Matt Scullin, Power Recycler
When Thomas Edison built the world’s first commercial power plant in Manhattan in 1882, he also sold the exhaust heat from its coal-fired boilers to nearby buildings. Since then, scientists and engineers have sought new technologies that would expand on Edison’s elegant idea of using energy twice. The latest Holy Grail: perfecting thermoelectrics, materials that can convert heat into electricity.
Matt Scullin, 28, is trying to improve the technology which in its current state isn’t very efficient, costs a lot, and is difficult to manufacture on a large scale. The New York City native, who earned his PhD in materials science from the University of California at Berkeley, was part of a group of researchers at Lawrence Berkeley National Laboratory that in 2010 discovered a way to use silicon—which is cheap and easy to handle—as an efficient thermoelectric material. His two-year-old San Francisco startup, Alphabet Energy, has licensed the patent and is working to commercialize silicon-based thermoelectric generators for utilities, manufacturers, and other industries that stand to benefit from reusing heat.
Scullin, who paid his way through grad school in part by DJing at concerts and art shows and consulting for venture capitalists at $500 an hour, says silicon is an ideal material to work with because there’s already an infrastructure for it. “We’re piggybacking off of the semiconductor industry to build a scalable business,” he says. Rather than spending millions to create a factory and supply chain from scratch, Alphabet Energy initially will outsource production to semiconductor fabricators so the 12-person team can focus on product development. Using silicon “gives Alphabet Energy a good head start,” says Harry Zervos, a technology analyst at research firm IDTechEx in Cambridge, England. Alphabet landed $12 million in venture capital in September.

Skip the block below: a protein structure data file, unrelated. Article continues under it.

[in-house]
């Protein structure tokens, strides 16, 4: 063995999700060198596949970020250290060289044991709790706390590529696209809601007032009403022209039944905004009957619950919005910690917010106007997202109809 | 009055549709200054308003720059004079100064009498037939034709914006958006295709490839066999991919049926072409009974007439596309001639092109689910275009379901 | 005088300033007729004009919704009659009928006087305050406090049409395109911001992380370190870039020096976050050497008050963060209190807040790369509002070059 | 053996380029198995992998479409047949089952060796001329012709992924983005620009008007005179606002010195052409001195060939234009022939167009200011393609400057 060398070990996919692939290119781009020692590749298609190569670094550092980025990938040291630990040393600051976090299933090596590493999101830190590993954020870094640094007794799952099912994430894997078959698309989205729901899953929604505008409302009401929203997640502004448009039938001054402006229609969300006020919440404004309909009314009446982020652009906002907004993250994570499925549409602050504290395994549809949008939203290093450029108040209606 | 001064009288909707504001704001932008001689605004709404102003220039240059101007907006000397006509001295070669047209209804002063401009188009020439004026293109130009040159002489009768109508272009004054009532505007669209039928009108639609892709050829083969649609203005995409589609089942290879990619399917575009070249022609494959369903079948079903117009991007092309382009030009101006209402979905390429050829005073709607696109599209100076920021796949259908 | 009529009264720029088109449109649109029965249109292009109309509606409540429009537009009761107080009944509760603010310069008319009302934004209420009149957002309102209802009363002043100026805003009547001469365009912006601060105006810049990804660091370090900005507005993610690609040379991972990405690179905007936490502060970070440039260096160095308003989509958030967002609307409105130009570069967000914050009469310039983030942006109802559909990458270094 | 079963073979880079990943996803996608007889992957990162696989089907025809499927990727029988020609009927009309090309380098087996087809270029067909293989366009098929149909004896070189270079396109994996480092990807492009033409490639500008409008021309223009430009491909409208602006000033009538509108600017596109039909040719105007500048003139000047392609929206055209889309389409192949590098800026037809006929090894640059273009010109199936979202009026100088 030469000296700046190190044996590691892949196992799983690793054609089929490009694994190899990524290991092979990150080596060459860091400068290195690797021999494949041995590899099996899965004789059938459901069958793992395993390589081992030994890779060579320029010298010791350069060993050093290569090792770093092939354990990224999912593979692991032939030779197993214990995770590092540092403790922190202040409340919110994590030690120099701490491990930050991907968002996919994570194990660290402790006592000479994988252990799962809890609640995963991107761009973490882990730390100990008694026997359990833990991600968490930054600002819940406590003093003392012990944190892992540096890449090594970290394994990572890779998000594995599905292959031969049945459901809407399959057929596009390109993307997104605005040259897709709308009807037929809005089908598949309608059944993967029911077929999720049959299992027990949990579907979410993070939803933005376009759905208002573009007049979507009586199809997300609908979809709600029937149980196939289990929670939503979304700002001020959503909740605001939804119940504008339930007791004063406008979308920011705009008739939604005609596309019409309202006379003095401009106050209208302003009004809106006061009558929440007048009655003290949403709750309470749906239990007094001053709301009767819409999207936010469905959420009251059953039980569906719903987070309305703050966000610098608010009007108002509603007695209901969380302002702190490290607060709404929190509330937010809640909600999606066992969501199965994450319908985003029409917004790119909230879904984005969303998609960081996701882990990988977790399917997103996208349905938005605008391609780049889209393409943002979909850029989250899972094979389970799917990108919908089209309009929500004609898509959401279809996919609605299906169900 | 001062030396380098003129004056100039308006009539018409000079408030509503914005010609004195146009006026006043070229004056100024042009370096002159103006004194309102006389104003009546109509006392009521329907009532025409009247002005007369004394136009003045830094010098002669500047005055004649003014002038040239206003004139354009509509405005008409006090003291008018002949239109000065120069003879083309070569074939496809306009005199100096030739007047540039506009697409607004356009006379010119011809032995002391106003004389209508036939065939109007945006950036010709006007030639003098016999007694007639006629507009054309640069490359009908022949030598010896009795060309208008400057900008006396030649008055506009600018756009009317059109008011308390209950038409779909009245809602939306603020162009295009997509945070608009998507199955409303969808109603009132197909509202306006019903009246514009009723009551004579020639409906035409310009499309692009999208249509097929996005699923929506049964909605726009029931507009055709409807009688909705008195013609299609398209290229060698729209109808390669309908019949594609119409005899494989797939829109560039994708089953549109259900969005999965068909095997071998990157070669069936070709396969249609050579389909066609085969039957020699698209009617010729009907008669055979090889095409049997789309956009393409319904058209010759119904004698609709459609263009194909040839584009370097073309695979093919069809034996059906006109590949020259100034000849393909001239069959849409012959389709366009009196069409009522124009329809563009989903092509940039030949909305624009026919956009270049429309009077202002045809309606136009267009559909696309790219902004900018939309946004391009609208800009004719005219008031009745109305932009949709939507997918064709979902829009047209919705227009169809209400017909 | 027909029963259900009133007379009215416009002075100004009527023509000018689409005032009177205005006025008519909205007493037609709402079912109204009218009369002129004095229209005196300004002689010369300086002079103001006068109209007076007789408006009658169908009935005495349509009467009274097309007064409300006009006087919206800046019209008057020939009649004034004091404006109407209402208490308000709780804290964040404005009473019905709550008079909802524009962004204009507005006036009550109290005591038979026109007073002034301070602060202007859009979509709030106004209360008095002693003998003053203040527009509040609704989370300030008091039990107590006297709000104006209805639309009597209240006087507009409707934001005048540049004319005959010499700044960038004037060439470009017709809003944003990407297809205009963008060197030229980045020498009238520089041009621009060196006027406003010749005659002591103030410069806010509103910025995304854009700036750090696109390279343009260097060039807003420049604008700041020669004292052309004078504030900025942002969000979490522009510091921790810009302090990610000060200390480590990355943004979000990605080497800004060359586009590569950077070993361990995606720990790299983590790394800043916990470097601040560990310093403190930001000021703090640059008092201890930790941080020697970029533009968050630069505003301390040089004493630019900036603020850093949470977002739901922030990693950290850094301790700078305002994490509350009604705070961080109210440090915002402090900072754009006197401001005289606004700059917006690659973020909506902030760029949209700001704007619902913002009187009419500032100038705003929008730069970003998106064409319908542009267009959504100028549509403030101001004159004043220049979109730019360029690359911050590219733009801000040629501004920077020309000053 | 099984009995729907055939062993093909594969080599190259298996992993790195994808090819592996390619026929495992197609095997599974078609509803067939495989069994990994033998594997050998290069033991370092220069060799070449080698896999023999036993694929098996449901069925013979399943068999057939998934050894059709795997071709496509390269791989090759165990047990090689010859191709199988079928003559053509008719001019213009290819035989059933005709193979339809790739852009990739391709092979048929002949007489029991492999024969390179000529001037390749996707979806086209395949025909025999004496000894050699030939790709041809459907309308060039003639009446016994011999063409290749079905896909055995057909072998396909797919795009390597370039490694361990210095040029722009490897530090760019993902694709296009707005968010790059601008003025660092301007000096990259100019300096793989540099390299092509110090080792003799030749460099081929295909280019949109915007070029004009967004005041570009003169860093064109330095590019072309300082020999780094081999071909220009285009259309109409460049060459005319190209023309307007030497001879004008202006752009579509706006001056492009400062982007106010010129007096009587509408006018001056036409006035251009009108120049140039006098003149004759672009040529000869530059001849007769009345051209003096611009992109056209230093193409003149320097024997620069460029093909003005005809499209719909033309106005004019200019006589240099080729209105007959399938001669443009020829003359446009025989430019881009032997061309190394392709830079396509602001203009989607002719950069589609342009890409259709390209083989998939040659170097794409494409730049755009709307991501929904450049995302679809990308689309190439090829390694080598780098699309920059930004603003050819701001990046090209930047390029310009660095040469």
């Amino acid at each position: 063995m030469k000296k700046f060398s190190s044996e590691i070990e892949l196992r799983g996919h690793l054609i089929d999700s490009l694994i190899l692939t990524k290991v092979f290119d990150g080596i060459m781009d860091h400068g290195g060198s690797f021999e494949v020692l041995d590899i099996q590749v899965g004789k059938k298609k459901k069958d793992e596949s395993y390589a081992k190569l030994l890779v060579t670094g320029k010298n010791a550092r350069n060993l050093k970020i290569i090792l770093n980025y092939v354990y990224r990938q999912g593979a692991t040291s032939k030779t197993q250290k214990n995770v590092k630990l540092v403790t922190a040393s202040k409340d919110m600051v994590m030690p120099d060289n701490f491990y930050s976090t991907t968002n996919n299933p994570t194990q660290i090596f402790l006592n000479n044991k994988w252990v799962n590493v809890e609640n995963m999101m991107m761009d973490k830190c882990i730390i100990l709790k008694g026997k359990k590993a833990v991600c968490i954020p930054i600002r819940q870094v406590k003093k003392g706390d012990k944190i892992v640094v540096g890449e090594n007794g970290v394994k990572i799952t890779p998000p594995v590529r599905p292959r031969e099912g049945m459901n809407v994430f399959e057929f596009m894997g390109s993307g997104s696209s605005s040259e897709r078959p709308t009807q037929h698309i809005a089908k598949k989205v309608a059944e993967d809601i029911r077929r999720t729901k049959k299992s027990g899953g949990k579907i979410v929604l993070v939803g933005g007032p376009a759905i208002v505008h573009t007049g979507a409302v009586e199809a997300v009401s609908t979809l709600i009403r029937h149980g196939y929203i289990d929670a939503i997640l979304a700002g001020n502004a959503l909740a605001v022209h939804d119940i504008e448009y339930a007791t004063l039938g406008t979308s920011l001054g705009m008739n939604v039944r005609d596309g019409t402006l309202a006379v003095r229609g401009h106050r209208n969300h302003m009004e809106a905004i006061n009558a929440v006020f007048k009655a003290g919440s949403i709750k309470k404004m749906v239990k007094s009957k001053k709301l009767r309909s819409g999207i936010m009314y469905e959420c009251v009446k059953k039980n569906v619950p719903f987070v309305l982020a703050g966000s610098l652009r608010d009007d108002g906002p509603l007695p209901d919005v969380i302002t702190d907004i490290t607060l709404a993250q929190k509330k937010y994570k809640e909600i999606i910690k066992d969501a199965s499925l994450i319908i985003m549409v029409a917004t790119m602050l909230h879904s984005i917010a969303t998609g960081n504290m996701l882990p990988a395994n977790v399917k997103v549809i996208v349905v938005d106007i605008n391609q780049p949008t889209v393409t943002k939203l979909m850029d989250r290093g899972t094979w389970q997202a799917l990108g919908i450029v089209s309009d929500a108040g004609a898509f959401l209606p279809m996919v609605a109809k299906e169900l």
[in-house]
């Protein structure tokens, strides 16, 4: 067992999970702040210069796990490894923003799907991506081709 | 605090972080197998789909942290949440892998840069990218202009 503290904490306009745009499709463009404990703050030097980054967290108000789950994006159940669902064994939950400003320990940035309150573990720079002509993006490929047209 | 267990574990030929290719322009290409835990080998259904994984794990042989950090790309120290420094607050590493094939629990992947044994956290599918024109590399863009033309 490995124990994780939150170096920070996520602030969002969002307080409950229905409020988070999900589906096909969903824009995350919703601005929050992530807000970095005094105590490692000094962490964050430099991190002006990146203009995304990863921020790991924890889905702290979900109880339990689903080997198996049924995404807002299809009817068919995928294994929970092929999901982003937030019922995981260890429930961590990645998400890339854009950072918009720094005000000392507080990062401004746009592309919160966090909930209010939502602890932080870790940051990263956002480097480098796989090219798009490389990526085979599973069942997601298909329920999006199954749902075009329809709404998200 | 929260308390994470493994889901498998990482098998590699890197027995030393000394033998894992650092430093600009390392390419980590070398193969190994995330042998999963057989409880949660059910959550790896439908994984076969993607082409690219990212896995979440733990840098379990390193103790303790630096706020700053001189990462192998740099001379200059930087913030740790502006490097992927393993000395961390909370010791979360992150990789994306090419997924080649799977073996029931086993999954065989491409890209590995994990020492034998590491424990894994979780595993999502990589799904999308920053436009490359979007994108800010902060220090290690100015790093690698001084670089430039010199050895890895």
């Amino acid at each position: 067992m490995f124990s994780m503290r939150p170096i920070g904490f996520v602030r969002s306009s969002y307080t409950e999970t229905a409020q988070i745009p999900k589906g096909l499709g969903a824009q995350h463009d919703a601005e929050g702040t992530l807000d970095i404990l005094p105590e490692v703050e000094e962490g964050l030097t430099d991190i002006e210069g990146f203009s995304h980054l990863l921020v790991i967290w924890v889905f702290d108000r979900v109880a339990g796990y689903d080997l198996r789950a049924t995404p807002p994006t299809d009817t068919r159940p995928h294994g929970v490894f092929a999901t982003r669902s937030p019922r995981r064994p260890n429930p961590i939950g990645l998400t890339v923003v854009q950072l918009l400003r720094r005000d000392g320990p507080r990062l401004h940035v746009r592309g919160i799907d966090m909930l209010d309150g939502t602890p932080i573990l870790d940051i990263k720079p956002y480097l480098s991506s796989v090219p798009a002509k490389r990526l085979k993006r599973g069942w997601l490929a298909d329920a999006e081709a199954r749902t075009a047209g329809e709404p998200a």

Alphabet’s technology is still being tested in the lab, but Scullin, who is careful not to divulge too much for “competitive reasons,” says he is planning pilot tests for next year. He says the thermoelectric device looks something like a solar panel, with the silicon material wedged between two pieces of steel. A heat source warms one of the steel pieces, creating a temperature differential that generates electrical voltage. Designed to be easily manufactured in any size, from a few inches long to as large as a flatbed truck, Scullin says the technology could be useful in industries from biomedicine to kitchen equipment.
For now, Scullin is most interested in tapping exhaust gas. Putting one of Alphabet’s thermoelectric generators in a smoke-billowing chimney could produce enough electricity to provide 10 percent to 100 percent of the facility’s power, cutting its energy bills significantly, he says. Another application: reusing vehicle exhaust to power a car’s electrical system. General Motors and other automakers are developing their own thermoelectric generators, but Zervos says they’re a long way from being integrated into vehicles.
Arun Majumdar, now director of the U.S. Energy Dept.’s Advanced Research Projects Agency-Energy, introduced Scullin to waste heat technology while serving as his PhD adviser at Berkeley in 2006. A visit over Christmas break in 2008 to the cramped boiler room of Manhattan’s swanky Helmsley Building gave Scullin a new idea for how to apply his materials science background. Aware that massive amounts of excess steam were regularly released into the sewers beneath Manhattan, he bet a thermoelectric device could fit the space and cost relatively little. He realized, however, that building managers, factory owners, and power plant operators accustomed to removing heat pollution from their facilities would adopt the technology to harness excess energy only “if we build a product that’s supremely easy to use” and “economical.”